New American Standard Bible
Now to the King eternal, immortal, invisible, the only God, be honor and glory forever and ever. Amen.
King James Bible
Now unto the King eternal, immortal, invisible, the only wise God, be honour and glory for ever and ever. Amen.
Darby Bible Translation
Now to the King of the ages, the incorruptible, invisible, only God, honour and glory to the ages of ages. Amen.
World English Bible
Now to the King eternal, immortal, invisible, to God who alone is wise, be honor and glory forever and ever. Amen.
Young's Literal Translation
and to the King of the ages, the incorruptible, invisible, only wise God, is honour and glory -- to the ages of the ages! Amen.
1 Timothy 1:17 Parallel
CommentaryBarnes' Notes on the Bible
Now unto the king eternal - This ascription of praise is offered to God in view of the mercy which he had shown to so great a sinner. It is the outbreak of that grateful emotion which swelled his bosom, and which would not be denied expression, when Paul recalled his former life and the mercy of God to his soul. It somewhat interrupts indeed the train of his remarks, but the heart was so full that it demanded utterance. It is just an instance of the joy and gratitude which fill the soul of a Christian when he is led along in a train of reflections which conduct him to the recollections of his former sin and danger, and to the fact that he has obtained mercy and has now the hope of heaven. The apostle Paul not unfrequently, in accordance with a mode of writing that was common among the Hebrews, interposes an expression of praise in the midst of his reasonings; compare Romans 1:25; 2 Corinthians 11:31. God is called King here, as he is often in the Scriptures, to denote that he rules over the universe. A literal translation of the passage would be, "To the King of ages, who is immortal," etc. The meaning of this expression - "the King of ages" - βασιλει τὼν αἰώνων basilei tōn aiōnōn - is, that he is a king who rules throughout all ages. This does not mean that he himself lives for ever, but that his dominion extends over all ages or generations. The rule of earthly monarchs does not extend into successive ages; his does. Their reign is temporary; his is enduring, and continues as one generation after another passes on, and thus embraces them all.
Immortal - This refers to God himself, not to his reign. It means that he does not die, and it is given to him to distinguish him from other sovereigns. All other monarchs but God expire - and are just as liable to die at any moment as any other people.
The only wise God - notes, Romans 16:27. The word "wise" is missing in many mss., and in some editions of the New Testament. It is omitted by Griesbach; marked as doubtful by Tittman, and rejected in the valuable edition of Hahn. Erasmus conjectures that it was added against the Arians, who maintained that the Father only was God, and that as he is here mentioned as such, the word wise was interpolated to denote merely that the attribute of perfect wisdom belonged only to him. Wetstein regards the reading as genuine, and suspects that in some of the early manuscripts where it is missing it was omitted by the transcriber, because it was regarded as inelegant for two adjectives to be united in this manner. It is not easy to determine as to the genuineness of the reading. The sense is not materially affected, whichever view be adopted. It is true that Yahweh is the only God; it is also true that he is the only wise God. The gods of the pagan are "vanity and a lie," and they are wholly destitute of wisdom; see Psalm 115:3-8; Psalm 135:15-18; Isaiah 40:18-20; Isaiah 44:10-17.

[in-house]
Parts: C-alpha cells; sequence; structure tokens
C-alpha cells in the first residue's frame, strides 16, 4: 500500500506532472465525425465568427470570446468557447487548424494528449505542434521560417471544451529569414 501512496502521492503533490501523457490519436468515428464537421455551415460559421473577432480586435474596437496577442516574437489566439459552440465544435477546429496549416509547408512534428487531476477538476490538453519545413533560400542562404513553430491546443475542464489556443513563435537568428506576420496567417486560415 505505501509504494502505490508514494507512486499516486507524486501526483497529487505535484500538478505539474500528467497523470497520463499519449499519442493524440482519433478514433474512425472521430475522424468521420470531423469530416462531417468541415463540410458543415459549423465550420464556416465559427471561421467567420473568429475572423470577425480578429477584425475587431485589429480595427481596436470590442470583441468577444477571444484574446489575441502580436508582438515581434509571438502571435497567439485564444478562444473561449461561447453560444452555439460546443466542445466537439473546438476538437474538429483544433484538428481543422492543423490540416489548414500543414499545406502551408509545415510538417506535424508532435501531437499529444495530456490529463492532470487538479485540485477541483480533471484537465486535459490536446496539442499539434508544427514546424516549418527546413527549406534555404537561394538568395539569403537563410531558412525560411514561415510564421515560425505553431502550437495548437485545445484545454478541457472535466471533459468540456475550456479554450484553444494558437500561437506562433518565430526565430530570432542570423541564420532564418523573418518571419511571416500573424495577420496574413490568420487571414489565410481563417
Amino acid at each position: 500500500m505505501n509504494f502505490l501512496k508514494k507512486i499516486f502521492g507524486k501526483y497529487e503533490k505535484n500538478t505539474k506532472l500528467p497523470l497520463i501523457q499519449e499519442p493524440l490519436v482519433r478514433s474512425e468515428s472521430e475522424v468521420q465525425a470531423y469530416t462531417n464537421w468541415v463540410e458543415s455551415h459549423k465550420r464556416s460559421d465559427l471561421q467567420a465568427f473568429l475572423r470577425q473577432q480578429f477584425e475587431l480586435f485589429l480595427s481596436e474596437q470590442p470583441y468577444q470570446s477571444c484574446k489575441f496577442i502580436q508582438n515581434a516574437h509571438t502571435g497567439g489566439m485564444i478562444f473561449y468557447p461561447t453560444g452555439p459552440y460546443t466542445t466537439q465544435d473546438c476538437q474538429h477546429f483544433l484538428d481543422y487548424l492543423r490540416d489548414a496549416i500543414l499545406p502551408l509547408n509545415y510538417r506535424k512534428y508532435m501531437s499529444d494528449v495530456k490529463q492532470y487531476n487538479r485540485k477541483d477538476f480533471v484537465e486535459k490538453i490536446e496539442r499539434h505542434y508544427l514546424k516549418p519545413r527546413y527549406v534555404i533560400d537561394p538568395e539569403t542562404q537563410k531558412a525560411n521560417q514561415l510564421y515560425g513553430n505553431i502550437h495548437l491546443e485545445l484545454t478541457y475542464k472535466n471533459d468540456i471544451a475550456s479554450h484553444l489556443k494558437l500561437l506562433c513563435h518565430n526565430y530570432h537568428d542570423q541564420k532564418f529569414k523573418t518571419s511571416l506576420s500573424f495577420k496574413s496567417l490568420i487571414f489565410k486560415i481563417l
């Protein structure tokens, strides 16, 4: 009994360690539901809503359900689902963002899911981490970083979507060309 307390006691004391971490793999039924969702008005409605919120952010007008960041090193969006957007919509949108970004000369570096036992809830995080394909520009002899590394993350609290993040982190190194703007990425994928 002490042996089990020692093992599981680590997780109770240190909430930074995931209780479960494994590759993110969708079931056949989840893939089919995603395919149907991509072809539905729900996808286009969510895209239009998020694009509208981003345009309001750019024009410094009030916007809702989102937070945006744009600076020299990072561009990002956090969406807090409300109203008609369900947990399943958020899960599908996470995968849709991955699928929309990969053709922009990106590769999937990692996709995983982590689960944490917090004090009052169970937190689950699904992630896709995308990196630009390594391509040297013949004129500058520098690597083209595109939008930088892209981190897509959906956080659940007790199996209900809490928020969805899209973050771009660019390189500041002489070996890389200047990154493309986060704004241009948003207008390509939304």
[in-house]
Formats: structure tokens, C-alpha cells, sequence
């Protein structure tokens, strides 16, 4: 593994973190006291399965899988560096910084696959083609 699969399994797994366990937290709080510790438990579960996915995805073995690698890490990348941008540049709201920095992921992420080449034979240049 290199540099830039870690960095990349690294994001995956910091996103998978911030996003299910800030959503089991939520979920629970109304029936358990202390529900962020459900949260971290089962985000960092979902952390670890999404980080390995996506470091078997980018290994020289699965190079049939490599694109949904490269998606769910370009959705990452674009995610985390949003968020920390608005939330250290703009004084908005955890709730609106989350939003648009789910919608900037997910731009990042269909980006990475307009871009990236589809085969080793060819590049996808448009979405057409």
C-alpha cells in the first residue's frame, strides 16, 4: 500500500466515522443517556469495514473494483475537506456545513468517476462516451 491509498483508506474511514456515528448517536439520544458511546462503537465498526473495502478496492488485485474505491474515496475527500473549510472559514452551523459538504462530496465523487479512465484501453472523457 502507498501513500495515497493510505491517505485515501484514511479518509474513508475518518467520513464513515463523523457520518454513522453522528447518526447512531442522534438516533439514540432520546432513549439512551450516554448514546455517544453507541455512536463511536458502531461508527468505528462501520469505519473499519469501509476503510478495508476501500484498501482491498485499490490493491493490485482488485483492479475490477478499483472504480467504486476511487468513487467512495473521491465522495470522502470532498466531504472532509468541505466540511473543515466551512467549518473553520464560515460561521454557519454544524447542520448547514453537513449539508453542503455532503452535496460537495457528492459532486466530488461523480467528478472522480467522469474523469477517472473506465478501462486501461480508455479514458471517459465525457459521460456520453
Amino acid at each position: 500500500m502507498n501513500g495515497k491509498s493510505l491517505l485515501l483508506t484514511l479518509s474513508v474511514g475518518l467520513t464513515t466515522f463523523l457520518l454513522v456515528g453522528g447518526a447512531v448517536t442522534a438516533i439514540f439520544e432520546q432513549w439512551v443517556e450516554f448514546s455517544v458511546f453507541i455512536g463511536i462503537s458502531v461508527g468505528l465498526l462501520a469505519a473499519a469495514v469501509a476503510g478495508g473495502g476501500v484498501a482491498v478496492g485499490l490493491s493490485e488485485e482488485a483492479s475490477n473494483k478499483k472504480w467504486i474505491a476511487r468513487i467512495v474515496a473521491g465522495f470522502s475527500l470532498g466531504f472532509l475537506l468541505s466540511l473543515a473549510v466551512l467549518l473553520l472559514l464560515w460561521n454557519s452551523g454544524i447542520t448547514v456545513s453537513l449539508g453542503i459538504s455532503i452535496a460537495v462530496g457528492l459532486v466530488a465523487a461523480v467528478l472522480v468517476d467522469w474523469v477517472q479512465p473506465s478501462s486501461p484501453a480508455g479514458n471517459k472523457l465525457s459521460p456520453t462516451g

Be honour - Let there be all the respect and veneration shown to him which is his due.
And glory - Praise. Let him be praised by all for ever.
Amen - So be it; an expression of strong affirmation; John 3:3. Here it is used to denote the solemn assent of the heart to the sentiment conveyed by the words used; see the Matthew 6:13 note; 1 Corinthians 14:16 note.
LibraryThe Chief of Sinners
'Of whom I am chief.'--1 TIM. i. 15. The less teachers of religion talk about themselves the better; and yet there is a kind of personal reference, far removed from egotism and offensiveness. Few such men have ever spoken more of themselves than Paul did, and yet none have been truer to his motto: 'We preach not ourselves, but Christ Jesus.' For the scope of almost all his personal references is the depreciation of self, and the magnifying of the wonderful mercy which drew him to Jesus Christ. Whenever …
Alexander Maclaren—Expositions of Holy Scripture
St. Paul's Wish to be Accursed from Christ.
The Joy that was Set Before Him
But Regard the Troops of virgins, Holy Boys and Girls...
Your kingdom is an everlasting kingdom, And Your dominion endures throughout all generations.
"How can you believe, when you receive glory from one another and you do not seek the glory that is from the one and only God?
to those who by perseverance in doing good seek for glory and honor and immortality, eternal life;
but glory and honor and peace to everyone who does good, to the Jew first and also to the Greek.
For from Him and through Him and to Him are all things. To Him be the glory forever. Amen.
He is the image of the invisible God, the firstborn of all creation.
1 Timothy 6:15
which He will bring about at the proper time-- He who is the blessed and only Sovereign, the King of kings and Lord of lords,
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